Helping distressed students

A page within Counseling & Testing

Does the student need IMMEDIATE assistance?


The student’s conduct is clearly reckless, disorderly, dangerous or threatening and is suggestive of immediate harm to self or others in the community.

Call 911

Not sure

Indicators of distress are observed but severity is unclear. The interaction has left you feeling uneasy or concerned.

Contact Student Life or Counseling for a consultation.


There is no concern for the student’s or others’ immediate safety, but student is having significant academic and/or personal issues.

Refer to Student Life or an appropriate campus resource.

Faculty & staff referral tips

Student Life Office

Advocacy & Empowerment: specialists who meet with distressed students 1:1 to help develop options and resources to support their continued success at UWL.

CARE Team: Interdisciplinary group to identify students at risk. The team works quickly and collaboratively to assess a distressed student’s needs, direct them to campus and community resources, and consult with campus offices impacted by the concern.

Counseling & Testing Center

Urgent Care: Immediate-term strategies focusing on assessing student's safety and their needs over the next few hours and/or days. Often includes recommendations for further treatment at CTC or elsewhere.

Consultation: CTC counselors can discuss general recommendations if you are concerned about a student or want more information about resources.

  • Knowledge is power! Familiarize yourself with campus resources and the referral processes.
  • Consider the setting. If safe to do so, meet privately and allow for sufficient time to talk.
  • Listen and offer support. Validate and normalize their feelings and experiences.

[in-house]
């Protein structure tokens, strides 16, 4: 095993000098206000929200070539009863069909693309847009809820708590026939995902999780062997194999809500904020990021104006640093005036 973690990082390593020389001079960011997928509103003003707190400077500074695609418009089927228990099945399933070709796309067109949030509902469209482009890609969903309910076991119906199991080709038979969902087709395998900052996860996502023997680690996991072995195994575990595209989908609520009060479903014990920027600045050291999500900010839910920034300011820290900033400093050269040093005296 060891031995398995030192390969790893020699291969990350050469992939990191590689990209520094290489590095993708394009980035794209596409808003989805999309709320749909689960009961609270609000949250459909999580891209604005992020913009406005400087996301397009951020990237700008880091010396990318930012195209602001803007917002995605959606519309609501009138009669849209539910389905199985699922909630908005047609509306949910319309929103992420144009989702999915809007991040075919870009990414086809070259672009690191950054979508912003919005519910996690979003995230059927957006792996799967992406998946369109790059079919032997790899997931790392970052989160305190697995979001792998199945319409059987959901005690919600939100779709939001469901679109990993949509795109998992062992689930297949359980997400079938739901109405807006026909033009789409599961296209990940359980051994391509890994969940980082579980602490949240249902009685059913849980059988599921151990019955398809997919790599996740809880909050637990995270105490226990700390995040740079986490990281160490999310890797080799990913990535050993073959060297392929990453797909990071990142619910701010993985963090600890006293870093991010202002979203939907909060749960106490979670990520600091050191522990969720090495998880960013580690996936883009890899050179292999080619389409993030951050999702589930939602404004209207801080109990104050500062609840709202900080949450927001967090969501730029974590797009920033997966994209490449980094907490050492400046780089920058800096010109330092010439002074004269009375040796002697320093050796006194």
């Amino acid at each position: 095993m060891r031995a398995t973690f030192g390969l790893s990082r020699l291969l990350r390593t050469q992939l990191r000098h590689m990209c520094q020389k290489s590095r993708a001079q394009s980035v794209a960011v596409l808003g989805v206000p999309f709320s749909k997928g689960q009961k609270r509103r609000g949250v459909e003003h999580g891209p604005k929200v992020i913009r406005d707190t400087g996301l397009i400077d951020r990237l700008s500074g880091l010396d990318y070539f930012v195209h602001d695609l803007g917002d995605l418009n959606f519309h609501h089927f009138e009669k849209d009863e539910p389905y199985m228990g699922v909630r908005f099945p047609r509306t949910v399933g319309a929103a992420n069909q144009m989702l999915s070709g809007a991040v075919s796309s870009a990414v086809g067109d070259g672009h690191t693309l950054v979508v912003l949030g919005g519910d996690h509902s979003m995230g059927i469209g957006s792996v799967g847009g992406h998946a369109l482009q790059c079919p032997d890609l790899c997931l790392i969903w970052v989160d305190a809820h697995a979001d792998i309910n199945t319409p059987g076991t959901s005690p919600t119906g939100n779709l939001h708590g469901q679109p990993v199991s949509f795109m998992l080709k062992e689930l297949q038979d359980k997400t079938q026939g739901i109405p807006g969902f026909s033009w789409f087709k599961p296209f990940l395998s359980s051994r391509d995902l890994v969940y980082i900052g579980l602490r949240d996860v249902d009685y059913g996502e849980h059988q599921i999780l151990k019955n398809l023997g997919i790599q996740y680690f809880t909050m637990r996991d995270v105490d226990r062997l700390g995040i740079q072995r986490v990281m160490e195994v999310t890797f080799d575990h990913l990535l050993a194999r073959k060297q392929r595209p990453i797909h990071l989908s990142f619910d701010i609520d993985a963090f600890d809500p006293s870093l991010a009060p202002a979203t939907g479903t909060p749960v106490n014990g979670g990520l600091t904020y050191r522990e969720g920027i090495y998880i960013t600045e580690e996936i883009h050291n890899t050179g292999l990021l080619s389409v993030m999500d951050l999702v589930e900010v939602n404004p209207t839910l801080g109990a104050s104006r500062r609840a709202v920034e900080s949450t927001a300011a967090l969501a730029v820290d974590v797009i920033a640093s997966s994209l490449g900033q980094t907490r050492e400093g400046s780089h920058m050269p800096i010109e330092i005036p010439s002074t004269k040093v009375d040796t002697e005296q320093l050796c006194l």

• Keep it simple and direct.
  • Express your concerns directly to the student, focusing on behaviors in non-disparaging terms.
  • Instill hope that help is available and effective.
  • Don’t avoid the situation, promise confidentiality, or offer more help than you are able to provide.
  • Do ask directly if the student is thinking about suicide or hurting someone else.
  • Recommend services and provide referral information. Offer to assist the student in contacting resources, but allow the autonomy of making their own appointments.
  • In crisis situations, you can offer to walk the student to the appropriate office or call to consult while with the student.
  • Check in with the student after the situation and ask how the student is doing. Offer additional referrals or assistance as appropriate.


Access an online simulation that lets you practice conversations with a virtual student, so you’ll know what to say in real life if you are concerned about someone's well-being and want to recommend resources to them. UWL has made this program available to faculty, staff, and students to help create a safer and more supportive campus. Find it at

Let’s Talk

An informal consultation option with a CTC Counselor. Students meet with a counselor on a first-come, first-served basis, and no topics are off limits. This isn’t a crisis service, or a substitute for individual counseling, but is often a good place to start. Information about Let’s Talk location and time is on our website.


The YOU platform is the student's digital front door to campus resources and actionable content. YOU helps students navigate life and campus on their terms with independent goal setting, skill building, assessments, and evidence-based content across 30+ well-being topics. Access your YOU platform at

Faculty/Staff Mental Health Concerns

Are you a faculty or staff member and are concerned about your own mental health or concerned for a coworker? While the Counseling & Testing Center cannot provide treatment to faculty/staff there are other resources available to you.

  • UWL Employees have access to free short-term counseling through the Employee Assistance Program. 
  • Our Consultations & Referrals page can offer help navigating insurance and finding a provider in the community. 
  • Insight Timer is an app for everyday wellbeing for sleep, anxiety, and stress. UWL faculty, staff, and students get free premium access. Sign up with your UWL email. 

Teaching During a Tragedy

It can be challenging to know how to lead a class following a tragedy. The Teaching After a Tragedy Handout provides suggestions for faculty.

Additional Resources